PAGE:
Nervous Nelly News
Trent staggered through the living room in his bathrobe and slippers. Briefly, he looked for Bob, but all he could see of him were his long dreads hanging over the back of the sofa. When Trent saw what Bob was watching on the wallscreen, he looked away fast.
Bob loved to watch the fractal screen saver on the SyFy channel. Every channel had them. Whenever you turned off the wallscreen, it didn’t really turn off. They presented a screensaver instead. Usually it was a slideshow — nature pics or sailboats or whatever, but Bob preferred “Emerging Fractals.” Since the wallscreen presented the shifting, swirling, vivid patterns as a shallow hologram the effect was mind bending, and it gave Trent a headache.
In the kitchen, Trent dug into the pancakes and sausage Bob had laid out. From there, Trent could watch the wallscreen and he often did. For the thousandth time Trent reminded himself he could just tell Bob to turn the fractals off, but he didn’t believe in acting like that. If the service robot liked the fractals, then leave him be.
Trent finished his breakfast and joined Bob on the couch. “Let’s check out, BackTalk, Bob.”
The service robot didn’t even move. Among many other things, he was a two-legged remote control. The channel changed to BackTalk with Dave Carpenter.
“Isn’t it possible?” said Dave with his characteristic hand waving.
“It’s pure news sensationalism, Dave,” said his slender guest debater. “Screensavers cannot trigger erratic behaviors in service robots. That’s outrageous.”
“But you admit, the LifeShift circuits that give all Artificial Intelligences creative thinking and thus, their lifelike behavior, can be affected, right?”
“Well of course, but it won’t make them jump out a window!”
Dave turned towards the camera. “We’ll see about that after these messages.”
“Think that’s possible, Bob?” said Trent.
The service robot turned and looked at him with a raised eyebrow.
When Trent purchased Bob, he’d opted for the Mocha and Sand color scheme. Bob’s various body plates were artfully arranged with smooth curves and alternating colors. His faceplate was soft and mobile so he could mimic any human expression. Luckily, Trent had purchased a later model that featured head hair and eyebrows. After years of careful study, scientists realized people felt more comfortable when robots had eyebrows. A tiny addition meant robot sales went through the roof. People liked them better.
“Sounds supremely stupid to me,” said Bob, with a grimace. “These howling heads happen to hear something honed from heuristic hubris and here we have to hear it harrowing us hereafter.”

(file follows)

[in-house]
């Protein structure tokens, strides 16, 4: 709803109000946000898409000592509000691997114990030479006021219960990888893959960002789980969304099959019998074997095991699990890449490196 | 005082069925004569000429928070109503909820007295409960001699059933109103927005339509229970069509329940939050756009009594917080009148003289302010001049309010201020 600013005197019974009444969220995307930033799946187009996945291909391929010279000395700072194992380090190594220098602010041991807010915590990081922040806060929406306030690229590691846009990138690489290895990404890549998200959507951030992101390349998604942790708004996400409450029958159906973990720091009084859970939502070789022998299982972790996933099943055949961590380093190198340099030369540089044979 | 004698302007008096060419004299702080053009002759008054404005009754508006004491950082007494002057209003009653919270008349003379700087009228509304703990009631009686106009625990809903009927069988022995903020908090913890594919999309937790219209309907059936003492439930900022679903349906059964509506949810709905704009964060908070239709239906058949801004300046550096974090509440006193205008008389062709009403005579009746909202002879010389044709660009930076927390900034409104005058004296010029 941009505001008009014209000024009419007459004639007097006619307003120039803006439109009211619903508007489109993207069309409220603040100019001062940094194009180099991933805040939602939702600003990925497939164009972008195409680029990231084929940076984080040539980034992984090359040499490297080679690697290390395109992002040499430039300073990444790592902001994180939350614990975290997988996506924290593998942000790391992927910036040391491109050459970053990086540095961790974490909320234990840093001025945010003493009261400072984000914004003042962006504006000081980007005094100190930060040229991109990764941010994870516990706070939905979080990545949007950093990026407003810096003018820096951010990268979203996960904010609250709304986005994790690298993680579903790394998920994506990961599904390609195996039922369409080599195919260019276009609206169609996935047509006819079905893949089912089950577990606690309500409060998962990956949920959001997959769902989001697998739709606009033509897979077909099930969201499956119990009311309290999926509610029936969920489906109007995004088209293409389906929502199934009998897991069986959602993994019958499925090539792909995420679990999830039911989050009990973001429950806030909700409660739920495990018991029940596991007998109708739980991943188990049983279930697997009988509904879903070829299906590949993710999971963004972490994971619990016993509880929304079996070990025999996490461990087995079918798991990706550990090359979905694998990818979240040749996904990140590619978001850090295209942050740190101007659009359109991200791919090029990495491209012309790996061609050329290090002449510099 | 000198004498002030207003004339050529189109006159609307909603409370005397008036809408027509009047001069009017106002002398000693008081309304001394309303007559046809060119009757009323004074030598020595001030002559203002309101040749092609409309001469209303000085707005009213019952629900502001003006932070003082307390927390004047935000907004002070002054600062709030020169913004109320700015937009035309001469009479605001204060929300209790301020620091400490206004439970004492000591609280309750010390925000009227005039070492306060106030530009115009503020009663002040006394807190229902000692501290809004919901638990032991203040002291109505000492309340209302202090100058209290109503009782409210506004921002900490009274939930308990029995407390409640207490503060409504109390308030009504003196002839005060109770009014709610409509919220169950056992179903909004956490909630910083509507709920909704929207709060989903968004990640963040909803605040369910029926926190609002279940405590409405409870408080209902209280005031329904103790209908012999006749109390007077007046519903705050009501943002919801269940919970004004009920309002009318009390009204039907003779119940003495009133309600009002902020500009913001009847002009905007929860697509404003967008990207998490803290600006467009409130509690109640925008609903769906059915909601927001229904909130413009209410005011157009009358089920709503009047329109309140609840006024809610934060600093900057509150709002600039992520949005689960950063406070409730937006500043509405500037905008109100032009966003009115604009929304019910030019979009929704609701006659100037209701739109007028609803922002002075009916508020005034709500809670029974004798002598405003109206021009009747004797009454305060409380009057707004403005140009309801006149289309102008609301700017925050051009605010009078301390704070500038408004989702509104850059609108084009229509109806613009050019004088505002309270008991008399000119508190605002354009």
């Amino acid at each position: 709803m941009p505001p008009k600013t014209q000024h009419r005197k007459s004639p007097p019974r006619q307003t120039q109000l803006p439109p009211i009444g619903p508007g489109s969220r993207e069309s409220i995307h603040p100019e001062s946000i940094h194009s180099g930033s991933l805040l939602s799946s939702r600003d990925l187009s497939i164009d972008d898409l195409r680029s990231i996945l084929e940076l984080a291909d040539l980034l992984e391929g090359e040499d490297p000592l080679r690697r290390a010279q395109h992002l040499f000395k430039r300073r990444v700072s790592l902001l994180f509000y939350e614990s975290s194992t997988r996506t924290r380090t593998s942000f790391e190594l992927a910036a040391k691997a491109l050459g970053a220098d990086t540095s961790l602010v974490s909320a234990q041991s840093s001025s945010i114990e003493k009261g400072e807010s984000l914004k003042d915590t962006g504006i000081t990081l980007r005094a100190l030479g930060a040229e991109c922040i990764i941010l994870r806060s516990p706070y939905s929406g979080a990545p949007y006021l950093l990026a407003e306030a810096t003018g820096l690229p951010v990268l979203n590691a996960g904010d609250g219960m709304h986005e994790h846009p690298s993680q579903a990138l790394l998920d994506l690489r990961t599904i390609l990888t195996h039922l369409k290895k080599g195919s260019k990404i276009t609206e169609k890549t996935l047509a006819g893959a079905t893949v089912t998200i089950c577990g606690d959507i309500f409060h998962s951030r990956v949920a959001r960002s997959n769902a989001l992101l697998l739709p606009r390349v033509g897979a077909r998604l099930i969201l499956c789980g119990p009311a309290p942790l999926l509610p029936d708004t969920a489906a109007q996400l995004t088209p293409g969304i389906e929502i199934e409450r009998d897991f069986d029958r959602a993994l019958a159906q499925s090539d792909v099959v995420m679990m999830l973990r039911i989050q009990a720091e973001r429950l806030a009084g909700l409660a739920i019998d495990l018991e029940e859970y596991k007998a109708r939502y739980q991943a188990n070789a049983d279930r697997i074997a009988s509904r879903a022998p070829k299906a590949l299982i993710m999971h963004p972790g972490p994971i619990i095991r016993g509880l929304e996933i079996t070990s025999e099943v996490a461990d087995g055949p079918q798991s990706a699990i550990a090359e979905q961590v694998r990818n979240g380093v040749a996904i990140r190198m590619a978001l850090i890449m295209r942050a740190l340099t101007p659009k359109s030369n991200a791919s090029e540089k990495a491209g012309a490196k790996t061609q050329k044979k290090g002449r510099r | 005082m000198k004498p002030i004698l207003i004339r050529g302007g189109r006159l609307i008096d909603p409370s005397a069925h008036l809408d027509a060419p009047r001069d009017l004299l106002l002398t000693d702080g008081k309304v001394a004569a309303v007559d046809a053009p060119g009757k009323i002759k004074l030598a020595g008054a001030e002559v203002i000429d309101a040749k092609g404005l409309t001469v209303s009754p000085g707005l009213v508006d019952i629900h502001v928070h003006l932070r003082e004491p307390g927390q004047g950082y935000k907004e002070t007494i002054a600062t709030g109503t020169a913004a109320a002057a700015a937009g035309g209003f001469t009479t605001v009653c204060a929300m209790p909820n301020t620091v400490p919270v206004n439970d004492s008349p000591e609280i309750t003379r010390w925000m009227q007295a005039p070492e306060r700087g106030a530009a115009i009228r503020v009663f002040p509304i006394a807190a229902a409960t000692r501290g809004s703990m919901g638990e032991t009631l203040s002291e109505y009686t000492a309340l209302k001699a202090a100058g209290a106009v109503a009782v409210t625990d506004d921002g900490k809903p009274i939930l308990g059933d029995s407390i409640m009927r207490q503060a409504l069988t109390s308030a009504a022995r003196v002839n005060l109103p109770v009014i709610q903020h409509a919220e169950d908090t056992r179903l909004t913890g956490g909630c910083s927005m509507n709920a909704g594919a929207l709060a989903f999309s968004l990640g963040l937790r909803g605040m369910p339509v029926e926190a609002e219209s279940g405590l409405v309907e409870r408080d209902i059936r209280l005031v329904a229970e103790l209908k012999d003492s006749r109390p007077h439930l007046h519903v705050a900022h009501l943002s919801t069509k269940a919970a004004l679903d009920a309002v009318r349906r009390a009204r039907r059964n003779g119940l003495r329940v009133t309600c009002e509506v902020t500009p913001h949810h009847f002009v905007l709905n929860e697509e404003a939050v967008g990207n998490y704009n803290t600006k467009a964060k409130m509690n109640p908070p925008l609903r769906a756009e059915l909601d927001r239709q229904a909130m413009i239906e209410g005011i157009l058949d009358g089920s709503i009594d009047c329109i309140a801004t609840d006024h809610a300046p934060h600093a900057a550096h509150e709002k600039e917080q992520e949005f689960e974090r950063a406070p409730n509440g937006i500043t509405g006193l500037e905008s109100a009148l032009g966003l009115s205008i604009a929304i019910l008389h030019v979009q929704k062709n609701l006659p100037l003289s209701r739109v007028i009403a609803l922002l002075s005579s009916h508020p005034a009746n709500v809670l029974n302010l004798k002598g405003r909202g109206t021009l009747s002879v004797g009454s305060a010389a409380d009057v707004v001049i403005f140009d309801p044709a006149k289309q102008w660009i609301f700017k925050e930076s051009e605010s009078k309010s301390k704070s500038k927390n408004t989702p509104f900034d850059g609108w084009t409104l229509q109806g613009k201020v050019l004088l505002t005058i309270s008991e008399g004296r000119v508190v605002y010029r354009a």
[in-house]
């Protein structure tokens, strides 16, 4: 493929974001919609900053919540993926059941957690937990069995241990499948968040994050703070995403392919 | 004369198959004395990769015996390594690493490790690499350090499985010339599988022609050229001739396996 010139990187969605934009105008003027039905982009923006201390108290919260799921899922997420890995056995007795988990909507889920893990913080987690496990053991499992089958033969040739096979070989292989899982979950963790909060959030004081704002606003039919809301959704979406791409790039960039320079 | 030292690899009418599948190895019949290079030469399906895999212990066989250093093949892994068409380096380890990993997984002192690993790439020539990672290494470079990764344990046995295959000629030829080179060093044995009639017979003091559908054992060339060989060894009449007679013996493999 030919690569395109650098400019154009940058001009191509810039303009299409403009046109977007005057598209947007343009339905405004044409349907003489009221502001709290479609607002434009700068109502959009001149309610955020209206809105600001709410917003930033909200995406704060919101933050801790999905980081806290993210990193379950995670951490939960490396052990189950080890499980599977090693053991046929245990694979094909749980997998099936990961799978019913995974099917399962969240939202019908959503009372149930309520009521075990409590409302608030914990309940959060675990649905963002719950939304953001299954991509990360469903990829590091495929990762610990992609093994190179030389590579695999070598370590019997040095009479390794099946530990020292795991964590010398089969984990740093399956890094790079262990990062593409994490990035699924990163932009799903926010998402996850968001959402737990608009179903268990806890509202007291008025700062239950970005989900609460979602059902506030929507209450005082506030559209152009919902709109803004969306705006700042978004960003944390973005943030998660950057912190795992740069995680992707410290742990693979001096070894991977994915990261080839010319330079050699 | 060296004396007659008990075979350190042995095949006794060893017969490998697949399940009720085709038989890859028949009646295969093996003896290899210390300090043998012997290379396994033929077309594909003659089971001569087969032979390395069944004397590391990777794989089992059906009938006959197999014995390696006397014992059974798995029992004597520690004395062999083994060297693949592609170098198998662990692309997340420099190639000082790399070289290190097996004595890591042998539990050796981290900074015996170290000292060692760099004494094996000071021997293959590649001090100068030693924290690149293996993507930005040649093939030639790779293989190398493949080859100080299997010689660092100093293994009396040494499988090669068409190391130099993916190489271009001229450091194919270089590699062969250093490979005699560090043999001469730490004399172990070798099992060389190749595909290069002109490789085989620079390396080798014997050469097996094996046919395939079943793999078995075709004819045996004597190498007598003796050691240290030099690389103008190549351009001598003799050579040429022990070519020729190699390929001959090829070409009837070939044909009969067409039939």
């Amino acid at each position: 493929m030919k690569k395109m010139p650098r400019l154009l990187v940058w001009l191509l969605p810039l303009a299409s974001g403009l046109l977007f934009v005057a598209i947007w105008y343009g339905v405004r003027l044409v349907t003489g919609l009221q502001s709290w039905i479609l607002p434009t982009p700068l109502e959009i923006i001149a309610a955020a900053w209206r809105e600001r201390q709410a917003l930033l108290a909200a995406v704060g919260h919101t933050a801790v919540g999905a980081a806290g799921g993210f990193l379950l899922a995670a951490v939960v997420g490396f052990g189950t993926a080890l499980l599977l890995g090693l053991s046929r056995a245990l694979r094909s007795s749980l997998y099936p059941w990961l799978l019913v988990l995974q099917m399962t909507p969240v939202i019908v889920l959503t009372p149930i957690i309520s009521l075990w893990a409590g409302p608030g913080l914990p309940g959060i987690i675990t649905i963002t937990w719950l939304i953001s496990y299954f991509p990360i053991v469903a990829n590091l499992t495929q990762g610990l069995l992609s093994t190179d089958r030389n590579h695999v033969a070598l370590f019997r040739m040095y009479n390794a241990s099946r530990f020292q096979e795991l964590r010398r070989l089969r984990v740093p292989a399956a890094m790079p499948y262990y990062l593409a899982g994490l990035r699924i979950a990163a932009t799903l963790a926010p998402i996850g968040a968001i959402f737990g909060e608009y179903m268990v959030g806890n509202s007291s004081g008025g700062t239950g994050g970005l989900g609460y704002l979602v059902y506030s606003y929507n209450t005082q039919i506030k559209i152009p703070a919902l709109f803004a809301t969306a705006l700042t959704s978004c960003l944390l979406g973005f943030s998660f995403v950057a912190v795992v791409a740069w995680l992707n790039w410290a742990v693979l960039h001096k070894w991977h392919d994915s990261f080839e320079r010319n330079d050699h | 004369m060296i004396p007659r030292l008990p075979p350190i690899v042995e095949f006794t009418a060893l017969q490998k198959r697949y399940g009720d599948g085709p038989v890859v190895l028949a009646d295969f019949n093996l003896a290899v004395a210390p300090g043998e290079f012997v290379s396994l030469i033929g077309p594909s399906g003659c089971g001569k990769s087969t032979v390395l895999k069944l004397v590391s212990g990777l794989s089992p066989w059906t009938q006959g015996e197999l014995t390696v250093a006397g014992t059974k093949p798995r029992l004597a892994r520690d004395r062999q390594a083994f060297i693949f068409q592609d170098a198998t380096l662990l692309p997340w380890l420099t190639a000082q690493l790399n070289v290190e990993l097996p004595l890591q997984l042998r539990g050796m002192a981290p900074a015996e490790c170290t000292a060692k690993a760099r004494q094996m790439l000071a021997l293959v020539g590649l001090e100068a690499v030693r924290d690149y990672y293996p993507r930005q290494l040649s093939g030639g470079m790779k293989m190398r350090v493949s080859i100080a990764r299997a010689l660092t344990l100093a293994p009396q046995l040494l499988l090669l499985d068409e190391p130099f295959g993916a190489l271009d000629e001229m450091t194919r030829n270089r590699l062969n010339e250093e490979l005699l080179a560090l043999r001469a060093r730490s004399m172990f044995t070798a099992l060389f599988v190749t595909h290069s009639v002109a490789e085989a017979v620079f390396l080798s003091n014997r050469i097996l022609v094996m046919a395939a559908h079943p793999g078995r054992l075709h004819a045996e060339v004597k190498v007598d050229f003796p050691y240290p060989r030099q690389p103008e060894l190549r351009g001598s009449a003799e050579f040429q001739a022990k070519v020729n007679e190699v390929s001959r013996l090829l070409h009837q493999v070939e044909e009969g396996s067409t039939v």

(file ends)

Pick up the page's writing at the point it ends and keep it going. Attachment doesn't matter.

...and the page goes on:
Trent gritted his teeth. “You’re doing it again, Bob.”
“That alliteration thing. It bugs me.”
“Oh, don’t you think it’s…”
Trent relaxed. Finally, Bob snapped out of it.”
“…petty to pontificate perpetually about piddling problems?”
“That’s it! I’m taking you to the shop.”
Actually, Bob drove. It was faster. But once again, Trent didn’t dare look. Most cars were driven by service robots anymore. Every robot communicated smoothly with the others, so every driver knew during each microsecond what the other planned to do. That meant the cars moved very fast and very close together. Last time Trent tried watching Bob’s driving, he nearly pissed himself in terror.
At the service shop the counter was actually manned by…a man. Trent said, “Would you check out Bob? He’s doing this weird alliteration thing.”
“Like, ‘five french friars fanning a fainted flea.'”
“Isn’t that a tongue-twister?
“Yeah, but it’s alliteration too. A straight-up tongue-twister is like, ‘Can you imagine a menagerie manager imagining managing an imaginary menagerie?'”
“I can’t imagine that.”
Trent gritted his teeth. “It’s a tongue-twis…! An example? ‘Kay, would you take a look at Bob for me?”
“Sure, Lab #3 is available down the hall.”
Trent opened the door and saw a robot was already in there. “Sorry! I thought…”
“Please come in,” said the robot. “I’ll be examining Bob for you.”
After the robot connected Bob to the analysis system, Trent noticed the robot had been watching “Emerging Fractals” on the wallscreen. Trent said, “So is there anything to the news that service bots are affected by screensavers?”
The robot grimaced. “Don’t listen to that stuff. It’s sensationalist crap.”
Trent relaxed. This robot was clearly unaffected by screensavers. Trent scolded himself. Had he been blind? Hypnotized, mesmerized by blatant shock-news stories? “Thanks, Doc.”
“No problem,” grinned the robot. “Those Nervous Nellies in the news know nothing from nowhere that’s nearly newsworthy no-how!”
This week at Grammar Ghoul Press’ Mutant 750 writing challenge, it’s not just a word that is the prompt, but a writing construct. This week it’s, “Alliteration,” where most of the words in a sentence begin with the same consonant. The media prompt was Natalie Merchant’s “Carnival.” I chose to key on these lyrics, “Have I been blind…Hypnotized, Mesmerized.” Look here to see how other writers responded to the prompts: http://www.grammarghoulpress.com/gg-writing-challenge-42/#more-1885